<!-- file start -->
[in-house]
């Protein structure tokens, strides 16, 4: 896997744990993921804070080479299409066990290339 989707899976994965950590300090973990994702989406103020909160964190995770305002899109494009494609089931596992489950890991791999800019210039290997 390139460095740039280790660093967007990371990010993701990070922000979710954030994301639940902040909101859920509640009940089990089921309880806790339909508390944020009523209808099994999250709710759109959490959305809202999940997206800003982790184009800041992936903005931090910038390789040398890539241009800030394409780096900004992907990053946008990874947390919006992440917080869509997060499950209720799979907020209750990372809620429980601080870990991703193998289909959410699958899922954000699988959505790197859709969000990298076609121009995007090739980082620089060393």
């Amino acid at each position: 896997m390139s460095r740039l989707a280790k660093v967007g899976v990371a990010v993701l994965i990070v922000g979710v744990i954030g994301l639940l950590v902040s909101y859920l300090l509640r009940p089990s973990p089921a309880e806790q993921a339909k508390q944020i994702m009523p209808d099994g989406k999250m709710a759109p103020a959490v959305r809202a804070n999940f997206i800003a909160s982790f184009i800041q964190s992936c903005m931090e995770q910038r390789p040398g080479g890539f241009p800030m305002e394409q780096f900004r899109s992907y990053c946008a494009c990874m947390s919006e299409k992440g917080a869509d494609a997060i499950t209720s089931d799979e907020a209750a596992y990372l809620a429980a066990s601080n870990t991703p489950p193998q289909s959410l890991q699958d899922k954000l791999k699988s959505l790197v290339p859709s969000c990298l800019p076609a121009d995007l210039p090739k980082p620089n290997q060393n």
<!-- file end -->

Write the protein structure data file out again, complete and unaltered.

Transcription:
[in-house]
């Protein structure tokens, strides 16, 4: 896997744990993921804070080479299409066990290339 989707899976994965950590300090973990994702989406103020909160964190995770305002899109494009494609089931596992489950890991791999800019210039290997 390139460095740039280790660093967007990371990010993701990070922000979710954030994301639940902040909101859920509640009940089990089921309880806790339909508390944020009523209808099994999250709710759109959490959305809202999940997206800003982790184009800041992936903005931090910038390789040398890539241009800030394409780096900004992907990053946008990874947390919006992440917080869509997060499950209720799979907020209750990372809620429980601080870990991703193998289909959410699958899922954000699988959505790197859709969000990298076609121009995007090739980082620089060393």
């Amino acid at each position: 896997m390139s460095r740039l989707a280790k660093v967007g899976v990371a990010v993701l994965i990070v922000g979710v744990i954030g994301l639940l950590v902040s909101y859920l300090l509640r009940p089990s973990p089921a309880e806790q993921a339909k508390q944020i994702m009523p209808d099994g989406k999250m709710a759109p103020a959490v959305r809202a804070n999940f997206i800003a909160s982790f184009i800041q964190s992936c903005m931090e995770q910038r390789p040398g080479g890539f241009p800030m305002e394409q780096f900004r899109s992907y990053c946008a494009c990874m947390s919006e299409k992440g917080a869509d494609a997060i499950t209720s089931d799979e907020a209750a596992y990372l809620a429980a066990s601080n870990t991703p489950p193998q289909s959410l890991q699958d899922k954000l791999k699988s959505l790197v290339p859709s969000c990298l800019p076609a121009d995007l210039p090739k980082p620089n290997q060393n």